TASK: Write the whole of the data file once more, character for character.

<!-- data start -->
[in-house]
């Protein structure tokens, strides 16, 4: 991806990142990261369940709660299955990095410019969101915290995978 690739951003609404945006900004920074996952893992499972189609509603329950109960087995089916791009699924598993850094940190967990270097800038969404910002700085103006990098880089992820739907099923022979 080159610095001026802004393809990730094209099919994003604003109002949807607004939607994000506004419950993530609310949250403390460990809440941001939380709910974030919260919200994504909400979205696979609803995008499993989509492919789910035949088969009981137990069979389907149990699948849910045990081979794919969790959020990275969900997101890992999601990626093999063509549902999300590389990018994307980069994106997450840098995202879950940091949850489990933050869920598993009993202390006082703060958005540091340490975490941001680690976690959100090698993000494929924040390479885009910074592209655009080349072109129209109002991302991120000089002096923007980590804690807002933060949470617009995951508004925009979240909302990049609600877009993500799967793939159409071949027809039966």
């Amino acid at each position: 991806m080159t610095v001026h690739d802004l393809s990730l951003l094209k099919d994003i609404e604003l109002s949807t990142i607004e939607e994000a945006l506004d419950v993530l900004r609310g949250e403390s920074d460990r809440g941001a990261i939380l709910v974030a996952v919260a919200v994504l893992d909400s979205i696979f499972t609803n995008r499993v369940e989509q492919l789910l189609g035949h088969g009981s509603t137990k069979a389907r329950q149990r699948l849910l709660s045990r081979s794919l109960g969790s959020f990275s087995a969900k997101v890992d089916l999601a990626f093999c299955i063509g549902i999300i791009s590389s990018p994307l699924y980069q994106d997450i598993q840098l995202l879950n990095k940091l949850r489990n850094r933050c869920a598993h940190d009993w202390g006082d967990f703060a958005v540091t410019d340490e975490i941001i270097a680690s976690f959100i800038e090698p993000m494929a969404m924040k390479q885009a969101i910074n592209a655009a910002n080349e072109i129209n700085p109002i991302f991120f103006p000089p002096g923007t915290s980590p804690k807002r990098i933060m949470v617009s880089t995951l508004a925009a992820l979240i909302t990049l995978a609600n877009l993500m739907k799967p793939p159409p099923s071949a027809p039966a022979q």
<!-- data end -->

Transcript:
[in-house]
């Protein structure tokens, strides 16, 4: 991806990142990261369940709660299955990095410019969101915290995978 690739951003609404945006900004920074996952893992499972189609509603329950109960087995089916791009699924598993850094940190967990270097800038969404910002700085103006990098880089992820739907099923022979 080159610095001026802004393809990730094209099919994003604003109002949807607004939607994000506004419950993530609310949250403390460990809440941001939380709910974030919260919200994504909400979205696979609803995008499993989509492919789910035949088969009981137990069979389907149990699948849910045990081979794919969790959020990275969900997101890992999601990626093999063509549902999300590389990018994307980069994106997450840098995202879950940091949850489990933050869920598993009993202390006082703060958005540091340490975490941001680690976690959100090698993000494929924040390479885009910074592209655009080349072109129209109002991302991120000089002096923007980590804690807002933060949470617009995951508004925009979240909302990049609600877009993500799967793939159409071949027809039966």
């Amino acid at each position: 991806m080159t610095v001026h690739d802004l393809s990730l951003l094209k099919d994003i609404e604003l109002s949807t990142i607004e939607e994000a945006l506004d419950v993530l900004r609310g949250e403390s920074d460990r809440g941001a990261i939380l709910v974030a996952v919260a919200v994504l893992d909400s979205i696979f499972t609803n995008r499993v369940e989509q492919l789910l189609g035949h088969g009981s509603t137990k069979a389907r329950q149990r699948l849910l709660s045990r081979s794919l109960g969790s959020f990275s087995a969900k997101v890992d089916l999601a990626f093999c299955i063509g549902i999300i791009s590389s990018p994307l699924y980069q994106d997450i598993q840098l995202l879950n990095k940091l949850r489990n850094r933050c869920a598993h940190d009993w202390g006082d967990f703060a958005v540091t410019d340490e975490i941001i270097a680690s976690f959100i800038e090698p993000m494929a969404m924040k390479q885009a969101i910074n592209a655009a910002n080349e072109i129209n700085p109002i991302f991120f103006p000089p002096g923007t915290s980590p804690k807002r990098i933060m949470v617009s880089t995951l508004a925009a992820l979240i909302t990049l995978a609600n877009l993500m739907k799967p793939p159409p099923s071949a027809p039966a022979q």